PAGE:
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NASA is asking for your help.
No, you do not get to go to space.
You do, however, get to view hundreds of thousands of images taken from space. Via The Gateway to Astronaut Photography of Earth, NASA is making available images ranging from the Mercury missions of the 1960s to photos recently snapped from the International Space Station.
The hope, NASA says, is that the images “could help save energy, contribute to better human health and safety and improve our understanding of atmospheric chemistry. But scientists need your help to make that happen.”
The catalog contains more than 1.8 million photos, about 1.3 million of them from the space station and roughly 30% of them taken at night.
Before 2003, night images from the space station could be blurry, even with high-speed film and manual tracking, because the station moves at about 17,500 mph. In 2003, enterprising astronaut Don Pettit used a drill and assorted parts he found on the station to cobble together a “barn-door tracker,” a lower-tech predecessor to the European Space Agency’s NightPod, which was installed at the space station nine years later.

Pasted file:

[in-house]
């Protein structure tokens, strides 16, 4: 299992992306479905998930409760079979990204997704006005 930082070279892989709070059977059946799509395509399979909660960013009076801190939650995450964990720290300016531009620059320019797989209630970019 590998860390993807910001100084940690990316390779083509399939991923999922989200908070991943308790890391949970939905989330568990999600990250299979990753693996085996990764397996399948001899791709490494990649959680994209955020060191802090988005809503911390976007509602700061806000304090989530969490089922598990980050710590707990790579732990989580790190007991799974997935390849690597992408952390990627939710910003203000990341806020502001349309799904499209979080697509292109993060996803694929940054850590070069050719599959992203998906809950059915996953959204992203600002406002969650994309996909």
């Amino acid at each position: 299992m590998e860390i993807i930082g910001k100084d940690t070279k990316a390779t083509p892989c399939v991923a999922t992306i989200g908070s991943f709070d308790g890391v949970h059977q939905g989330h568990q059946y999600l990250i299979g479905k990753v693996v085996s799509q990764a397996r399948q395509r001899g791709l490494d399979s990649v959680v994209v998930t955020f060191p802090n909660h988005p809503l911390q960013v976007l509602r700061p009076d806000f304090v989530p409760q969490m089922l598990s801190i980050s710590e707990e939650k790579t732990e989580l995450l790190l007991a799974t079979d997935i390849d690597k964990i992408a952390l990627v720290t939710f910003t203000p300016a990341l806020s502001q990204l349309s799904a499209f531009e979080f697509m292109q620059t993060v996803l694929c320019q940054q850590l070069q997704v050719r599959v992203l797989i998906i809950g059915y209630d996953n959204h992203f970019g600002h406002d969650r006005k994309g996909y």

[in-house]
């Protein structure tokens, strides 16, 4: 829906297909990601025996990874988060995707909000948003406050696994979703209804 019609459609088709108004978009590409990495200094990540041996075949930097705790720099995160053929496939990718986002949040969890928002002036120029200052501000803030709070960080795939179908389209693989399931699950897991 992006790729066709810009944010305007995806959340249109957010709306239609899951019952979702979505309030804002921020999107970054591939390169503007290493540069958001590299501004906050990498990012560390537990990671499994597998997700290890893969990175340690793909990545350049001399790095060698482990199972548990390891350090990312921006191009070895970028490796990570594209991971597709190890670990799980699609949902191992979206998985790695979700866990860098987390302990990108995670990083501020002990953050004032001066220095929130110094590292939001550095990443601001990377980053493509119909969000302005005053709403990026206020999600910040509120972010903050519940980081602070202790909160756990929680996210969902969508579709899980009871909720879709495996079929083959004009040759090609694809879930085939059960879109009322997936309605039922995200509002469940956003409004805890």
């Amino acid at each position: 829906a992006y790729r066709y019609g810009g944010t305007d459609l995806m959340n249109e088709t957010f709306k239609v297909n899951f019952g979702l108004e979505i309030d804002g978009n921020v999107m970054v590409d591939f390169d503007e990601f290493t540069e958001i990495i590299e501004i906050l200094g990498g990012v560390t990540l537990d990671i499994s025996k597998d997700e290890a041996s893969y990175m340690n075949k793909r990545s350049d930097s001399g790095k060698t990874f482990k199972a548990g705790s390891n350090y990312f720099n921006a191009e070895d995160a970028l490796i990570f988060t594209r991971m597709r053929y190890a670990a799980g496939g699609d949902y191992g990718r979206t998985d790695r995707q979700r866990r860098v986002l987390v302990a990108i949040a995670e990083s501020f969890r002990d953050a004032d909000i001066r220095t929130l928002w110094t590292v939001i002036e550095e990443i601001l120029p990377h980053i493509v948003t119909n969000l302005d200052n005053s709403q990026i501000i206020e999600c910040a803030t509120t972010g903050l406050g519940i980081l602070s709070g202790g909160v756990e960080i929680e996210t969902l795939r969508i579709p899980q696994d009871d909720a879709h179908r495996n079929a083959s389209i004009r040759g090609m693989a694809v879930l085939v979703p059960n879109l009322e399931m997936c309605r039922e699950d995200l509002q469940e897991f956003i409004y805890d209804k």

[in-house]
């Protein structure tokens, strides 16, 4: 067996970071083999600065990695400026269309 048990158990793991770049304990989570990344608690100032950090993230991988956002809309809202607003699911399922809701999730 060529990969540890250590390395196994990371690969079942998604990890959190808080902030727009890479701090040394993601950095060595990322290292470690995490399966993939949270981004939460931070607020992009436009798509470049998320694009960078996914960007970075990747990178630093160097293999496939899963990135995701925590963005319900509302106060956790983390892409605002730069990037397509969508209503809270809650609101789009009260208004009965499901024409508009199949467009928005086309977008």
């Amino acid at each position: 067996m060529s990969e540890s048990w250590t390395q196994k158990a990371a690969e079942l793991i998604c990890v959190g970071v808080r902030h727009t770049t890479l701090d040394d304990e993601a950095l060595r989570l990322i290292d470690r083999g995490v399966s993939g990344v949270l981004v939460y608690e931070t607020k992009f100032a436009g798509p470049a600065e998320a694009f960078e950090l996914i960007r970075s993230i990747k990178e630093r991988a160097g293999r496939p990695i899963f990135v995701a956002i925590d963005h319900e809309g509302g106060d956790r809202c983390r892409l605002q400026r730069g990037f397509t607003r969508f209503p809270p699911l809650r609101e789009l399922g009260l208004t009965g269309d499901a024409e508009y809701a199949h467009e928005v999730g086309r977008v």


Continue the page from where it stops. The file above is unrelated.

NightPod’s motorized tripod compensates for the space station’s speed, providing what NASA scientist William Stefanov says are the highest-resolution night images from orbit. Satellites collect data more regularly, but the photos tend to be lower resolution.
“Now the pictures are clear, but their location may not be, which limits their usefulness. That’s where citizen science comes in,” the NASA news release says.